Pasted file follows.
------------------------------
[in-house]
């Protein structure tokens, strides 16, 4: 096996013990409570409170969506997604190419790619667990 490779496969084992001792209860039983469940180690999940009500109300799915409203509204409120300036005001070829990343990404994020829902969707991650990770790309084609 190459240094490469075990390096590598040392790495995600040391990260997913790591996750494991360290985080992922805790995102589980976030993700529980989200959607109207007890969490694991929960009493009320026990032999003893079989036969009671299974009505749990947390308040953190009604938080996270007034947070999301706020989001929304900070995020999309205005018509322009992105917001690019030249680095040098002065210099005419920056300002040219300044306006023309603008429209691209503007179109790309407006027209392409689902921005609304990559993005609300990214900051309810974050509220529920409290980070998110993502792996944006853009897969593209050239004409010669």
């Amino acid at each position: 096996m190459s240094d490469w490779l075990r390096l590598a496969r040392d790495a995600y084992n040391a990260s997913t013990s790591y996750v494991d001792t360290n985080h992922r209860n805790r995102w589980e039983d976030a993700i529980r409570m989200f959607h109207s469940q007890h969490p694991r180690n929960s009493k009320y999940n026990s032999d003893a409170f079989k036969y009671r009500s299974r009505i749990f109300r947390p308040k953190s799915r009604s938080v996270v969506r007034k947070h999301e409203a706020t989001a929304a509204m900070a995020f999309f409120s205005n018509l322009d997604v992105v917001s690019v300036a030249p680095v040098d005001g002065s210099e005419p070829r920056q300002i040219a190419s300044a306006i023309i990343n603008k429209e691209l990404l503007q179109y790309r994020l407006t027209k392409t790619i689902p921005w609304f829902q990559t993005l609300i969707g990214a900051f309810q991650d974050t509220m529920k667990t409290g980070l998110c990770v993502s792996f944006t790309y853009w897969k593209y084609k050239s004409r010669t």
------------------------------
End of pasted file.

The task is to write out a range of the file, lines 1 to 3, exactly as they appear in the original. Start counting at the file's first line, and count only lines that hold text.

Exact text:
[in-house]
């Protein structure tokens, strides 16, 4: 096996013990409570409170969506997604190419790619667990 490779496969084992001792209860039983469940180690999940009500109300799915409203509204409120300036005001070829990343990404994020829902969707991650990770790309084609 190459240094490469075990390096590598040392790495995600040391990260997913790591996750494991360290985080992922805790995102589980976030993700529980989200959607109207007890969490694991929960009493009320026990032999003893079989036969009671299974009505749990947390308040953190009604938080996270007034947070999301706020989001929304900070995020999309205005018509322009992105917001690019030249680095040098002065210099005419920056300002040219300044306006023309603008429209691209503007179109790309407006027209392409689902921005609304990559993005609300990214900051309810974050509220529920409290980070998110993502792996944006853009897969593209050239004409010669």
């Amino acid at each position: 096996m190459s240094d490469w490779l075990r390096l590598a496969r040392d790495a995600y084992n040391a990260s997913t013990s790591y996750v494991d001792t360290n985080h992922r209860n805790r995102w589980e039983d976030a993700i529980r409570m989200f959607h109207s469940q007890h969490p694991r180690n929960s009493k009320y999940n026990s032999d003893a409170f079989k036969y009671r009500s299974r009505i749990f109300r947390p308040k953190s799915r009604s938080v996270v969506r007034k947070h999301e409203a706020t989001a929304a509204m900070a995020f999309f409120s205005n018509l322009d997604v992105v917001s690019v300036a030249p680095v040098d005001g002065s210099e005419p070829r920056q300002i040219a190419s300044a306006i023309i990343n603008k429209e691209l990404l503007q179109y790309r994020l407006t027209k392409t790619i689902p921005w609304f829902q990559t993005l609300i969707g990214a900051f309810q991650d974050t509220m529920k667990t409290g980070l998110c990770v993502s792996f944006t790309y853009w897969k593209y084609k050239s004409r010669t």